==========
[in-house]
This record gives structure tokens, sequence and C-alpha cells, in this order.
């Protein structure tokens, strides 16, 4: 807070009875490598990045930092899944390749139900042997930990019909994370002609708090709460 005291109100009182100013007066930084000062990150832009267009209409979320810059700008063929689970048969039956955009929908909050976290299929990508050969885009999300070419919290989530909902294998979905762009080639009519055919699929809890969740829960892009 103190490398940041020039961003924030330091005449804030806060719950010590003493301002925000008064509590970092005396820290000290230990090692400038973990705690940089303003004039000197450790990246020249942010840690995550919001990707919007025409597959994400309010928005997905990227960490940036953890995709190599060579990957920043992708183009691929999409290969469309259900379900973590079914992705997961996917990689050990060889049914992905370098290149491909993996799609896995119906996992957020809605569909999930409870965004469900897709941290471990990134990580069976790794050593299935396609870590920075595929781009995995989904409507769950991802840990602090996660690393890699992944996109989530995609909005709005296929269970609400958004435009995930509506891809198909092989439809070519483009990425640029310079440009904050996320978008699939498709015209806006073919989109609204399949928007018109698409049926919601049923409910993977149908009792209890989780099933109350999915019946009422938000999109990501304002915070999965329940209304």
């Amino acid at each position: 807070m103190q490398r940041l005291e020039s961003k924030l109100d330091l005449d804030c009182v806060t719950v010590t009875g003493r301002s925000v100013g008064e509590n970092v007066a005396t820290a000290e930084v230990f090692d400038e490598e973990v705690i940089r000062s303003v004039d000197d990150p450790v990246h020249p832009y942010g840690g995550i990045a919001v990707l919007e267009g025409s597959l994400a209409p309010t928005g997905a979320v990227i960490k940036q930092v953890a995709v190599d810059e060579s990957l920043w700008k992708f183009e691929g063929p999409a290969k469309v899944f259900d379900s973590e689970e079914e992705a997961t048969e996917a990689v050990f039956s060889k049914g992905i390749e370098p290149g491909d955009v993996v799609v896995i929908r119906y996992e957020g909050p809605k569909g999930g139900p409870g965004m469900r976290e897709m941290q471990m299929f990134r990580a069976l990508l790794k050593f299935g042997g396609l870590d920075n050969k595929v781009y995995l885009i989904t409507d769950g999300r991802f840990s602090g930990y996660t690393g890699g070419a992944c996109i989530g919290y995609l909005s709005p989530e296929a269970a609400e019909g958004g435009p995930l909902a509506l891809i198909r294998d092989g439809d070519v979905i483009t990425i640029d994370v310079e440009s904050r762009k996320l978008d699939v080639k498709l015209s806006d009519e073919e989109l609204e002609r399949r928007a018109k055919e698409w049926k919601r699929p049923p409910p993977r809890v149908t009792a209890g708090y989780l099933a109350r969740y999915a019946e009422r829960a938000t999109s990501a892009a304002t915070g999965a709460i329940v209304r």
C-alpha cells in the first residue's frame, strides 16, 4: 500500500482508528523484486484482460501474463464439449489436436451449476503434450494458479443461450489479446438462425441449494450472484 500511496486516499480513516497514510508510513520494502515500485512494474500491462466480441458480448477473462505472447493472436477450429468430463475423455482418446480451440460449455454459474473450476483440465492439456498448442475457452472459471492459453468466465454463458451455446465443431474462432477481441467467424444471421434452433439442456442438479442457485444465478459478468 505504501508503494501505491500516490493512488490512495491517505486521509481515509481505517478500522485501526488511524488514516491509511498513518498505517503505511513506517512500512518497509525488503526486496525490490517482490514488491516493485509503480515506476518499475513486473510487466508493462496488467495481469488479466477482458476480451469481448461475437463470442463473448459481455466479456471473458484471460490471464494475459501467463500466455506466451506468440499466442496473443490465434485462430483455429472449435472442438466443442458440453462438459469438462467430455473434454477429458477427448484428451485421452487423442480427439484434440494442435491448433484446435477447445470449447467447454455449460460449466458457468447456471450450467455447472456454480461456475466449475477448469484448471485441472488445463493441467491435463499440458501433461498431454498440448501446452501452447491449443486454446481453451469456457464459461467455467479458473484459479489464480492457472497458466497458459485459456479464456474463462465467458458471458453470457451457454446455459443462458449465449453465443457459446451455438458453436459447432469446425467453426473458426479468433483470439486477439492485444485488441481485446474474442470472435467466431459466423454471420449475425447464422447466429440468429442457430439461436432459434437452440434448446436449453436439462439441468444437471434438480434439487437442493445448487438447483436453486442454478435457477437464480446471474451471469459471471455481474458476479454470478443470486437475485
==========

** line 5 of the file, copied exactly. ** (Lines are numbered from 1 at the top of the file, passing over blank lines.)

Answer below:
C-alpha cells in the first residue's frame, strides 16, 4: 500500500482508528523484486484482460501474463464439449489436436451449476503434450494458479443461450489479446438462425441449494450472484 500511496486516499480513516497514510508510513520494502515500485512494474500491462466480441458480448477473462505472447493472436477450429468430463475423455482418446480451440460449455454459474473450476483440465492439456498448442475457452472459471492459453468466465454463458451455446465443431474462432477481441467467424444471421434452433439442456442438479442457485444465478459478468 505504501508503494501505491500516490493512488490512495491517505486521509481515509481505517478500522485501526488511524488514516491509511498513518498505517503505511513506517512500512518497509525488503526486496525490490517482490514488491516493485509503480515506476518499475513486473510487466508493462496488467495481469488479466477482458476480451469481448461475437463470442463473448459481455466479456471473458484471460490471464494475459501467463500466455506466451506468440499466442496473443490465434485462430483455429472449435472442438466443442458440453462438459469438462467430455473434454477429458477427448484428451485421452487423442480427439484434440494442435491448433484446435477447445470449447467447454455449460460449466458457468447456471450450467455447472456454480461456475466449475477448469484448471485441472488445463493441467491435463499440458501433461498431454498440448501446452501452447491449443486454446481453451469456457464459461467455467479458473484459479489464480492457472497458466497458459485459456479464456474463462465467458458471458453470457451457454446455459443462458449465449453465443457459446451455438458453436459447432469446425467453426473458426479468433483470439486477439492485444485488441481485446474474442470472435467466431459466423454471420449475425447464422447466429440468429442457430439461436432459434437452440434448446436449453436439462439441468444437471434438480434439487437442493445448487438447483436453486442454478435457477437464480446471474451471469459471471455481474458476479454470478443470486437475485